TREASURY COMMITTEE LAUNCHES NEW INQUIRY
FINANCIAL INSITUTIONS - TOO IMPORTANT TO FAIL
The Treasury Committee will be taking evidence on the ‘too important to fail’ dilemma in early 2010. At the height of the financial crisis, Governments authorised a massive injection of public funds to rescue ailing private financial institutions in order to prevent a collapse of the financial system. There is general agreement of the need to minimise the risk of this re-occurring both because of the cost to the public purse, and because, for many commentators, the implicit assumption that Governments will step in to support private financial institutions that are simply ‘too important to fail’ will drive excessive risk taking such as that which created the crisis.
The Committee seeks evidence on:
The extent to which the structure of the current financial system should be reformed, and certain activities regulated, on the grounds of systemic risk.
(Both the national dimension and international dimension are relevant, as private financial institutions that might be considered ‘too important to fail’ may operate in a purely national context or across borders.)
The Committee seeks evidence in particular on:
The extent to which banks operating in the UK are interconnected (eg in terms of inter-bank exposure, and risks to customers and, more generally, public confidence in the banking system).
The relationship between size and risk, and business model (including mutual models) and risk.
The pros and cons of a legal separation of low-risk banking activities such as the management of retail deposits from high-risk activities such as proprietary trading - often referred to as ‘narrow-banking’ options.
The pros and cons of alternative methods of preventing financial institutions from being ‘too important to fail’ (eg minimum capital and liquidity requirements, ‘living wills’, taxation) and analysis of their likely effectiveness and feasibility including timescales for implementation.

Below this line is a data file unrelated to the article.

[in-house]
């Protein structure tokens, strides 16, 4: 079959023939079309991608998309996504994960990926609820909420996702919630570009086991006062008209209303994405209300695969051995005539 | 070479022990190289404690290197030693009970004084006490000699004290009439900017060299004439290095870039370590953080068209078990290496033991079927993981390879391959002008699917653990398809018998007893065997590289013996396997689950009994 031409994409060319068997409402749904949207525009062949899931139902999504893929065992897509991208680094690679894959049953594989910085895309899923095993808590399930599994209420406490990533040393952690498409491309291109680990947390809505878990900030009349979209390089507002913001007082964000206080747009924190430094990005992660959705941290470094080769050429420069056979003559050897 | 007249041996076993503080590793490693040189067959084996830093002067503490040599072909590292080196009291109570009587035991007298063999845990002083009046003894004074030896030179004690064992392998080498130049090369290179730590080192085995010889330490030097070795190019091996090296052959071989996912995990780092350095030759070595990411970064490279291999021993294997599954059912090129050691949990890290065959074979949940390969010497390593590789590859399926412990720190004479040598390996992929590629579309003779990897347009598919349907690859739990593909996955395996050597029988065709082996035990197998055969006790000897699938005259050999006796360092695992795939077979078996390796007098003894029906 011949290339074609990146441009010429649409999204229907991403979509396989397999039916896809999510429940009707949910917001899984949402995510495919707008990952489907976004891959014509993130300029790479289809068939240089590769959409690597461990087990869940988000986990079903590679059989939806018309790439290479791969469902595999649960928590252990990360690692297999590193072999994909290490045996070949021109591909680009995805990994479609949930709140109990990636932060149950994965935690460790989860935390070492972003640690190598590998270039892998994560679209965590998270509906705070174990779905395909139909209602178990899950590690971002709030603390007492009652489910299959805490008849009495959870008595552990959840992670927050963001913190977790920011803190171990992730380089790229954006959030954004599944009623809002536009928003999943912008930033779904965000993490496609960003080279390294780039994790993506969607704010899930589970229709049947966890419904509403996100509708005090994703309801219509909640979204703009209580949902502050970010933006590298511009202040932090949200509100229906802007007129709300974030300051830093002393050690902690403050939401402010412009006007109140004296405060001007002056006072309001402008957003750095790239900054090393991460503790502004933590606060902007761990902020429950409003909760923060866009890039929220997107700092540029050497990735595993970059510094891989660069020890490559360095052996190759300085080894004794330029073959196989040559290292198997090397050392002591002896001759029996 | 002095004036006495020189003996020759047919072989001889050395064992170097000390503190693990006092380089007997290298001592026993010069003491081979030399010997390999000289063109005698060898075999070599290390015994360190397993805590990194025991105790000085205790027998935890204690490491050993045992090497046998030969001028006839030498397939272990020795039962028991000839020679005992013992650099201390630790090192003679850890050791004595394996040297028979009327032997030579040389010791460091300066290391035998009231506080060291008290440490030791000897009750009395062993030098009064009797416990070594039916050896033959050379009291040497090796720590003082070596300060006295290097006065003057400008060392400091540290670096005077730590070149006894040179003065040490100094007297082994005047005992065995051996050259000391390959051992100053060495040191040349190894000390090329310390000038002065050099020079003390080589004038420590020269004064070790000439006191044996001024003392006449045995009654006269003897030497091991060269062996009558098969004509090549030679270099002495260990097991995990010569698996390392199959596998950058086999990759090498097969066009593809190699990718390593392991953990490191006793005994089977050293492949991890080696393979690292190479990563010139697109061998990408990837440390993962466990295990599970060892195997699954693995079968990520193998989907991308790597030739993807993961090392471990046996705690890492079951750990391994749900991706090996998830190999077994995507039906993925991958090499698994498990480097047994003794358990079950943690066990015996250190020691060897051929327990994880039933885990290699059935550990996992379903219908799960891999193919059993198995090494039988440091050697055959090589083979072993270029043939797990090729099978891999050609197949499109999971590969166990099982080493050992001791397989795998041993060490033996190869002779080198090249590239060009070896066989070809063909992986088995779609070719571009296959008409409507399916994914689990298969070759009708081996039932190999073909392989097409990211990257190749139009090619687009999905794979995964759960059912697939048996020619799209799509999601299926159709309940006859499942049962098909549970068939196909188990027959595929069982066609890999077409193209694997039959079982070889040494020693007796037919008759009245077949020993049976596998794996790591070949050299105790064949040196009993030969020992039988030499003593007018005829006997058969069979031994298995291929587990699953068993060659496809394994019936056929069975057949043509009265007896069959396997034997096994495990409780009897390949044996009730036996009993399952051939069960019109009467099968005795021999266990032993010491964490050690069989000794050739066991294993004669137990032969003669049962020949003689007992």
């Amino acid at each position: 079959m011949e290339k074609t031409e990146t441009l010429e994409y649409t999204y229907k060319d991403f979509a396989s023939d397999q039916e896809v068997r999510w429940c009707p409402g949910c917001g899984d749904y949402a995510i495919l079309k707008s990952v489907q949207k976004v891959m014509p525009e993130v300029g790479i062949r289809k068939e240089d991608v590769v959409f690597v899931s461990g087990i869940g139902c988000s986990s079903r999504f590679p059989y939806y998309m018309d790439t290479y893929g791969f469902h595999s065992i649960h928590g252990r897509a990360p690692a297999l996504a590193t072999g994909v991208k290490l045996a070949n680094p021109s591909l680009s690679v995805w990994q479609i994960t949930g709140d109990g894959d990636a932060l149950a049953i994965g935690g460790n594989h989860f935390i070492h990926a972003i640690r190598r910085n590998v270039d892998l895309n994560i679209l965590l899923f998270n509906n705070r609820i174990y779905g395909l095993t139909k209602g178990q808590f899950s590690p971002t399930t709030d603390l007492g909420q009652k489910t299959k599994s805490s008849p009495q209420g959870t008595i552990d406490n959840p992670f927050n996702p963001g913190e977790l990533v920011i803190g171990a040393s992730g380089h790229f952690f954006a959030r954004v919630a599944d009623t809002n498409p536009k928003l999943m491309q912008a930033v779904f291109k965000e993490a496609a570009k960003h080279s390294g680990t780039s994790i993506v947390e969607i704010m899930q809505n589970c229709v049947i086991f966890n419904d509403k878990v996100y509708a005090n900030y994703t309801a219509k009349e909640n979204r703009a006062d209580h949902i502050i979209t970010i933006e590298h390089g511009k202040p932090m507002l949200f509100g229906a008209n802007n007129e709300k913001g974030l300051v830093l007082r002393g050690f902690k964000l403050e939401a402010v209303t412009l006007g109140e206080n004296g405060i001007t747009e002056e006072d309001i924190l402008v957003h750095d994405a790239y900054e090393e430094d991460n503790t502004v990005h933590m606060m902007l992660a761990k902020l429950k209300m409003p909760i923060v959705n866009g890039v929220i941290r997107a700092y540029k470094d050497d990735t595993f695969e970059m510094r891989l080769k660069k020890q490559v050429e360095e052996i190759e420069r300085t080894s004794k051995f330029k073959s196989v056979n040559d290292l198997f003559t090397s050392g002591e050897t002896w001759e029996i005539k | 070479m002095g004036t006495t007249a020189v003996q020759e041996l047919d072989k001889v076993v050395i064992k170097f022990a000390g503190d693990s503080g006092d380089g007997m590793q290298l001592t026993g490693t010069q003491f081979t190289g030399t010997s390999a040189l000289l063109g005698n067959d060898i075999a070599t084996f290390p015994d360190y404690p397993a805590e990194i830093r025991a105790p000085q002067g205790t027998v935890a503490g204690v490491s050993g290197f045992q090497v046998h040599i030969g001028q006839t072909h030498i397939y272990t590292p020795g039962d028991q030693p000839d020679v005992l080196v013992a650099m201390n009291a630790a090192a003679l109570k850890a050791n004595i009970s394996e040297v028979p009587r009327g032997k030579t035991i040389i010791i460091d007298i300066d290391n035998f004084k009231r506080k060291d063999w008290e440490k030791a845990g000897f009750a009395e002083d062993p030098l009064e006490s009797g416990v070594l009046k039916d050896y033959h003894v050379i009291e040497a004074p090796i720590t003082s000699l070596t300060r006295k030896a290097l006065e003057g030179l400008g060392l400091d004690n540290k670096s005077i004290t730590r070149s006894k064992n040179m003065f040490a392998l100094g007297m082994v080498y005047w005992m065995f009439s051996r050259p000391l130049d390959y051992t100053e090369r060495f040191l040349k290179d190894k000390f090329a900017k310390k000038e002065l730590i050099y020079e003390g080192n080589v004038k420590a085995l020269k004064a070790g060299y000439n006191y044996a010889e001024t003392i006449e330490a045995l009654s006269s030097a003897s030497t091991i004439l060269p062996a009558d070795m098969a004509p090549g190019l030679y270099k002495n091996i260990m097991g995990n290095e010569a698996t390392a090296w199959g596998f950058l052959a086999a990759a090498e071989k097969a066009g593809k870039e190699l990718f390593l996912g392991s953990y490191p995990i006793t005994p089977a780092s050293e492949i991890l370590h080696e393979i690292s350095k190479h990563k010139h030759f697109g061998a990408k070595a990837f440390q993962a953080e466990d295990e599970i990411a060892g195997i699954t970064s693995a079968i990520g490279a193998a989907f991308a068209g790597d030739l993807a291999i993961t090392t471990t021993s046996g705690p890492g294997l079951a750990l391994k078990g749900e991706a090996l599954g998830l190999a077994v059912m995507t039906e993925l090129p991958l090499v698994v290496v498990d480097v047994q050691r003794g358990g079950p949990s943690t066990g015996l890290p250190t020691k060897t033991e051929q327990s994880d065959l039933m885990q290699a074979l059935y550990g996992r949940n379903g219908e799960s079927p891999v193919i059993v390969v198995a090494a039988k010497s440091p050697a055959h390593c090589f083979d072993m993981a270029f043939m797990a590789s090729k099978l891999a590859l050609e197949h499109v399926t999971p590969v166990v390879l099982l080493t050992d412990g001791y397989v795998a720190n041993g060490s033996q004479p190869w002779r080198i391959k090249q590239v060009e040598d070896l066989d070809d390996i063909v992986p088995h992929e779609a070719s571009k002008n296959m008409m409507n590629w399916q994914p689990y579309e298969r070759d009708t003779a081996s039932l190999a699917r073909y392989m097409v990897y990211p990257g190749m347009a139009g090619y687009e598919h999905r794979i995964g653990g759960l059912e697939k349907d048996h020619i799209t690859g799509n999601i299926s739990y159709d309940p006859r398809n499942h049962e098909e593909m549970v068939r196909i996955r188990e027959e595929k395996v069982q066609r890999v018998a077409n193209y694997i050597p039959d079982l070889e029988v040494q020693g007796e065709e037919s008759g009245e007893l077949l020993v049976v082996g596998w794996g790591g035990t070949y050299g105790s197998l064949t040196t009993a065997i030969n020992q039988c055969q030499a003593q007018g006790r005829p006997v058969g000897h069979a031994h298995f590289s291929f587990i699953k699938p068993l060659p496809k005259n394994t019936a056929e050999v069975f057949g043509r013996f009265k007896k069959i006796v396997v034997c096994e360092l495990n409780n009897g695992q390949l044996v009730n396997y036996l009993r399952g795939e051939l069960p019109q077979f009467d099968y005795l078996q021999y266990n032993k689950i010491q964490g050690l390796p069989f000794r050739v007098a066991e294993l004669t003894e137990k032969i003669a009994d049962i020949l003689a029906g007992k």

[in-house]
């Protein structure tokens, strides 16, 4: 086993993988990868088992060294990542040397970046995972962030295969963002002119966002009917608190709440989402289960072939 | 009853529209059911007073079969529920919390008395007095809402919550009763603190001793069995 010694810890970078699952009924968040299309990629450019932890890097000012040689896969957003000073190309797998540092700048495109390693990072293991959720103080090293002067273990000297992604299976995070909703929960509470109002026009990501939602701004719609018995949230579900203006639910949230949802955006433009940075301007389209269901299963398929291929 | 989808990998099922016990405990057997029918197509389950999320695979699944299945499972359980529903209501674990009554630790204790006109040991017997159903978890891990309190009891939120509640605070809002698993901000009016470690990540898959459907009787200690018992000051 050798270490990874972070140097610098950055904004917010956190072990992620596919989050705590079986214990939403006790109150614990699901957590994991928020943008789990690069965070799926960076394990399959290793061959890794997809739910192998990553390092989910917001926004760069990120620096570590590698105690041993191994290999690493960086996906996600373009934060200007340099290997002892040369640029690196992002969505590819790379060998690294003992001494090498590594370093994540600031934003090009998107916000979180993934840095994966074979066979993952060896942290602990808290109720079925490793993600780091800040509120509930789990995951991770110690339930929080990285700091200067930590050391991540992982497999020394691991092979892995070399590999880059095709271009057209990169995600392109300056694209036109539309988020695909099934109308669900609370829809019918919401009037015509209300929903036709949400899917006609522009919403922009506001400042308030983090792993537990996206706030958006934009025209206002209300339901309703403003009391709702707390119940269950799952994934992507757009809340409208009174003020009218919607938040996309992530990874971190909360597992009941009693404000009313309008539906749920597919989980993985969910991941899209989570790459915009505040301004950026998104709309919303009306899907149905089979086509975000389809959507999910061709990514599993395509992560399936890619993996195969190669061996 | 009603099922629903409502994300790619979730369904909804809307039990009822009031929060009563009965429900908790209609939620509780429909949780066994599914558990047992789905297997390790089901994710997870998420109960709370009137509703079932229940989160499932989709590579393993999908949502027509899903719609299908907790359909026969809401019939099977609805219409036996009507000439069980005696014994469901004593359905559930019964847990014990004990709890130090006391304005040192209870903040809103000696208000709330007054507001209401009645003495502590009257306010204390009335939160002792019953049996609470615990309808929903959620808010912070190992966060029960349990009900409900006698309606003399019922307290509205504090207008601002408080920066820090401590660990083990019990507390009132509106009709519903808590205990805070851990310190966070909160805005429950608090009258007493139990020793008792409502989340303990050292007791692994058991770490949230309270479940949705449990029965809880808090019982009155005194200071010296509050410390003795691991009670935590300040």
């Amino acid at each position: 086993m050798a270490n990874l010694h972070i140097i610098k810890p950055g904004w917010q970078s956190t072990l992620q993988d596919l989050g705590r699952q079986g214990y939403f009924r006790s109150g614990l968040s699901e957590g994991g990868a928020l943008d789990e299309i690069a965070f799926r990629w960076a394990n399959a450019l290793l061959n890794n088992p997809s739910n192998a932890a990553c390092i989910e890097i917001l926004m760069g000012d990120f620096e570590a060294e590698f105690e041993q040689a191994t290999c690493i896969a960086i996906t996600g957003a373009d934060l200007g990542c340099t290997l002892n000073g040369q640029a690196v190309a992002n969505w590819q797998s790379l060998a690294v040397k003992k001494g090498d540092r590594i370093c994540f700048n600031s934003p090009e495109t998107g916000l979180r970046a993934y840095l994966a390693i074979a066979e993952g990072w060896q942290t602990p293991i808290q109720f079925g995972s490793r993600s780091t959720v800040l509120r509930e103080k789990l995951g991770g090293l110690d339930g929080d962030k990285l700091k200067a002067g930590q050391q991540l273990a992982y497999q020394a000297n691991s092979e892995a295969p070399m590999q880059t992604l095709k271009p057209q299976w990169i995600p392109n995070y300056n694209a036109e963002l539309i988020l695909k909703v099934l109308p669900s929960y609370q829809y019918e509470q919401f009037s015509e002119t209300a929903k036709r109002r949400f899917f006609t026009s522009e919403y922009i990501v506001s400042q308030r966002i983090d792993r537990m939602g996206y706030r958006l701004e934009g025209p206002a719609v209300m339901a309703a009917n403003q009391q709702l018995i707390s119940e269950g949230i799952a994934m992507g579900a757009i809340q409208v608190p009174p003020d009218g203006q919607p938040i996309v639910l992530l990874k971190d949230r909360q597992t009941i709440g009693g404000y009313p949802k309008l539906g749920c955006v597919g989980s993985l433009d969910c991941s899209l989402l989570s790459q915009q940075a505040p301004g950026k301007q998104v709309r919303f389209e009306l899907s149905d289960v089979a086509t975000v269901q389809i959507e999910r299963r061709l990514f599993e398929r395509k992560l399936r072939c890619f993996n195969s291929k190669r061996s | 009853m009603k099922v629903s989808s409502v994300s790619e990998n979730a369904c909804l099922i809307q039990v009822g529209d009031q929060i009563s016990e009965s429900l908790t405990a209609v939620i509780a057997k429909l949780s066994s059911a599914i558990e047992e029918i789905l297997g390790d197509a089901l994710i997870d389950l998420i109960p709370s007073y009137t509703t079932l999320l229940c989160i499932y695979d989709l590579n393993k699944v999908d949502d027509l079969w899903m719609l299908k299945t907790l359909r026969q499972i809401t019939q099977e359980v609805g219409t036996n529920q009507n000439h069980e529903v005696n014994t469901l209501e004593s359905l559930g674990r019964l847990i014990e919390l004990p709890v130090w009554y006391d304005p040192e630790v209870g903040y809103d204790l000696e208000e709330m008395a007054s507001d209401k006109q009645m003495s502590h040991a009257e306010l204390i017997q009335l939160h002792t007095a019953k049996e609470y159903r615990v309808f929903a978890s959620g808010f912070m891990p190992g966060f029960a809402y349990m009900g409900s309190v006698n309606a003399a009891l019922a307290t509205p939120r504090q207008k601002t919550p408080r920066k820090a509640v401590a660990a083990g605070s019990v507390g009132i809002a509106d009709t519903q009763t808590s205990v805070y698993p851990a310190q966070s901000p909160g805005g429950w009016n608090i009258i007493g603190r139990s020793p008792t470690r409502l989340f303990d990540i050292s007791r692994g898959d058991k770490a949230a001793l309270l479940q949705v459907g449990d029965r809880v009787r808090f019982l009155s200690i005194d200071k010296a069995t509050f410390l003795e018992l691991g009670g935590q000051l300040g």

The challenges posed by cross-border financial institutions and of ways, including subsidiarisation as opposed to branches, of reducing systemic risk on a European or global scale.
The extent to which individual nations, or regional groups, can or should act alone on the regulation of cross-border entities.
NOTES ON SUBMISSION OF WRITTEN EVIDENCE
Written evidence should be in Word or rich text format-not PDF format-and sent by e-mail to email@example.com. The body of the e-mail must include a contact name, telephone number and postal address. The e-mail should also make clear who the submission is from.
The deadline is 12 noon on Thursday 14 January 2010. Submissions should be no longer than 3000 words. Submissions should be in the format of a self-contained memorandum. Paragraphs should be numbered for ease of reference, and the document must include an executive summary. Further guidance on the submission of evidence can be found at www.parliament.uk/parliamentary_committees/witness.cfm.
Submissions should be original work, not previously published or circulated elsewhere. Once submitted, your submission becomes the property of the Committee and no public use should be made of it unless you have first obtained permission from the Clerk of the Committee. Please bear in mind that Committees are not able to investigate individual cases.
The Committee normally, though not always, chooses to publish the written evidence it receives, either by printing the evidence, publishing it on the internet or by making it publicly available through the Parliamentary Archives. If there is any information you believe to be sensitive you should highlight it and explain what harm you believe would result from its disclosure; the Committee will take this into account in deciding whether to publish or further disclose the evidence.
For data protection purposes, it would be helpful if individuals wishing to submit written evidence send their contact details in a covering letter. You should be aware that there may be circumstances in which the House of Commons will be required to communicate information to third parties on request, in order to comply with its obligations under the Freedom of Information Act 2000.
Committee Membership is as follows: Rt Hon John McFall (Chairman), Nick Ainger, Mr Graham Brady, Mr Colin Breed, Jim Cousins, Mr Michael Fallon (Sub-Committee Chairman), Ms Sally Keeble, Mr Andrew Love, John Mann, Mr James Plaskitt, John Thurso, Mr Mark Todd, Mr Andrew Tyrie, Sir Peter Viggers.
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